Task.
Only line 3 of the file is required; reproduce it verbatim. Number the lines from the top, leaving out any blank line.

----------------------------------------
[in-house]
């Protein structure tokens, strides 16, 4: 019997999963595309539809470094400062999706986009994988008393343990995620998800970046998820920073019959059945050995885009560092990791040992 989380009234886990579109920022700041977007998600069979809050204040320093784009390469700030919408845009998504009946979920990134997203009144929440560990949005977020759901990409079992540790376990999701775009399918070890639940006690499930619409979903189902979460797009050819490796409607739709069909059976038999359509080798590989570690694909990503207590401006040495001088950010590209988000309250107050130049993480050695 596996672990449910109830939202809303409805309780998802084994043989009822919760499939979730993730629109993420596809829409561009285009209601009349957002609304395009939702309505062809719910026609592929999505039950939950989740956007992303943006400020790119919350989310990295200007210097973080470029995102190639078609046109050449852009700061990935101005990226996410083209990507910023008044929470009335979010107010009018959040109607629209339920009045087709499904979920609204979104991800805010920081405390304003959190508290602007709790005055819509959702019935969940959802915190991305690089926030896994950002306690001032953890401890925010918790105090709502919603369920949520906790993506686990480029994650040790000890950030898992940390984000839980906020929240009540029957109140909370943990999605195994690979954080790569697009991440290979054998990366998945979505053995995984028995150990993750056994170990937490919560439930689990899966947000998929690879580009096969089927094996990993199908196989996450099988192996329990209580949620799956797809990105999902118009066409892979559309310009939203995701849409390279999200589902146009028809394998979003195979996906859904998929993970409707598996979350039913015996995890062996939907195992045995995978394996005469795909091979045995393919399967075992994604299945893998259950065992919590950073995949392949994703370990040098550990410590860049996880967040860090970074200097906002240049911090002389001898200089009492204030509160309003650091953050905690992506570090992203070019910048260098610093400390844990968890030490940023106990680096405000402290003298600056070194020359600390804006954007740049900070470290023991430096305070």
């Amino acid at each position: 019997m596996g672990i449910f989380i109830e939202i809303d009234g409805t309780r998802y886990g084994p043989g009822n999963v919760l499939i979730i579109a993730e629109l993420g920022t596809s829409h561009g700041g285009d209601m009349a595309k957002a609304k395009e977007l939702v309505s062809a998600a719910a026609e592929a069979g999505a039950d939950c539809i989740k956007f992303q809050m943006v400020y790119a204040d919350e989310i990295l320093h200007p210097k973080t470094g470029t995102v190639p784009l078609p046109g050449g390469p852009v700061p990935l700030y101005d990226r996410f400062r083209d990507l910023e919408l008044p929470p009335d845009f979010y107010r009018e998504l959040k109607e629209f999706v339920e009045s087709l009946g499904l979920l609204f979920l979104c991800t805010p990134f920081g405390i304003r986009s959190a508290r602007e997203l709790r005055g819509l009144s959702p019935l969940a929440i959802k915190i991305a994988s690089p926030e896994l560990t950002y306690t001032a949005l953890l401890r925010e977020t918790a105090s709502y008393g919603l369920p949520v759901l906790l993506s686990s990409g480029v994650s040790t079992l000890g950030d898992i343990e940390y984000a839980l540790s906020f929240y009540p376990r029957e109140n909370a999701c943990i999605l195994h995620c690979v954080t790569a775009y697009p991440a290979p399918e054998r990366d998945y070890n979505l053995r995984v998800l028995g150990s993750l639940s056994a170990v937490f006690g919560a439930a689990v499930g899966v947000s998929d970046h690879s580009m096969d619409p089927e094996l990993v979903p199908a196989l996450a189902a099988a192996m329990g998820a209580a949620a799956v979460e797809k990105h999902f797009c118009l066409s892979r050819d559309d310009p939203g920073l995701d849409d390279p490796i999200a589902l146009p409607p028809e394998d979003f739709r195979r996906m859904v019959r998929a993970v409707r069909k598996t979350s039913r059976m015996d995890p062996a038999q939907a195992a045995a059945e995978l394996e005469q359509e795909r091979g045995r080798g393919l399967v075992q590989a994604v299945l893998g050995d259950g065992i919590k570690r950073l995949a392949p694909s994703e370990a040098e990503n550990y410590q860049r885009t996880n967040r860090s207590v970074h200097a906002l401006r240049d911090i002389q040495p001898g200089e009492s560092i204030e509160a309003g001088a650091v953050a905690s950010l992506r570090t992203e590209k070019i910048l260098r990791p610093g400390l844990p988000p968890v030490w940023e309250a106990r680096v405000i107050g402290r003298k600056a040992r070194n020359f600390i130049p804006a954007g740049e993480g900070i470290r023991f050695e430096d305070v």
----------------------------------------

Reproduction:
């Amino acid at each position: 019997m596996g672990i449910f989380i109830e939202i809303d009234g409805t309780r998802y886990g084994p043989g009822n999963v919760l499939i979730i579109a993730e629109l993420g920022t596809s829409h561009g700041g285009d209601m009349a595309k957002a609304k395009e977007l939702v309505s062809a998600a719910a026609e592929a069979g999505a039950d939950c539809i989740k956007f992303q809050m943006v400020y790119a204040d919350e989310i990295l320093h200007p210097k973080t470094g470029t995102v190639p784009l078609p046109g050449g390469p852009v700061p990935l700030y101005d990226r996410f400062r083209d990507l910023e919408l008044p929470p009335d845009f979010y107010r009018e998504l959040k109607e629209f999706v339920e009045s087709l009946g499904l979920l609204f979920l979104c991800t805010p990134f920081g405390i304003r986009s959190a508290r602007e997203l709790r005055g819509l009144s959702p019935l969940a929440i959802k915190i991305a994988s690089p926030e896994l560990t950002y306690t001032a949005l953890l401890r925010e977020t918790a105090s709502y008393g919603l369920p949520v759901l906790l993506s686990s990409g480029v994650s040790t079992l000890g950030d898992i343990e940390y984000a839980l540790s906020f929240y009540p376990r029957e109140n909370a999701c943990i999605l195994h995620c690979v954080t790569a775009y697009p991440a290979p399918e054998r990366d998945y070890n979505l053995r995984v998800l028995g150990s993750l639940s056994a170990v937490f006690g919560a439930a689990v499930g899966v947000s998929d970046h690879s580009m096969d619409p089927e094996l990993v979903p199908a196989l996450a189902a099988a192996m329990g998820a209580a949620a799956v979460e797809k990105h999902f797009c118009l066409s892979r050819d559309d310009p939203g920073l995701d849409d390279p490796i999200a589902l146009p409607p028809e394998d979003f739709r195979r996906m859904v019959r998929a993970v409707r069909k598996t979350s039913r059976m015996d995890p062996a038999q939907a195992a045995a059945e995978l394996e005469q359509e795909r091979g045995r080798g393919l399967v075992q590989a994604v299945l893998g050995d259950g065992i919590k570690r950073l995949a392949p694909s994703e370990a040098e990503n550990y410590q860049r885009t996880n967040r860090s207590v970074h200097a906002l401006r240049d911090i002389q040495p001898g200089e009492s560092i204030e509160a309003g001088a650091v953050a905690s950010l992506r570090t992203e590209k070019i910048l260098r990791p610093g400390l844990p988000p968890v030490w940023e309250a106990r680096v405000i107050g402290r003298k600056a040992r070194n020359f600390i130049p804006a954007g740049e993480g900070i470290r023991f050695e430096d305070v």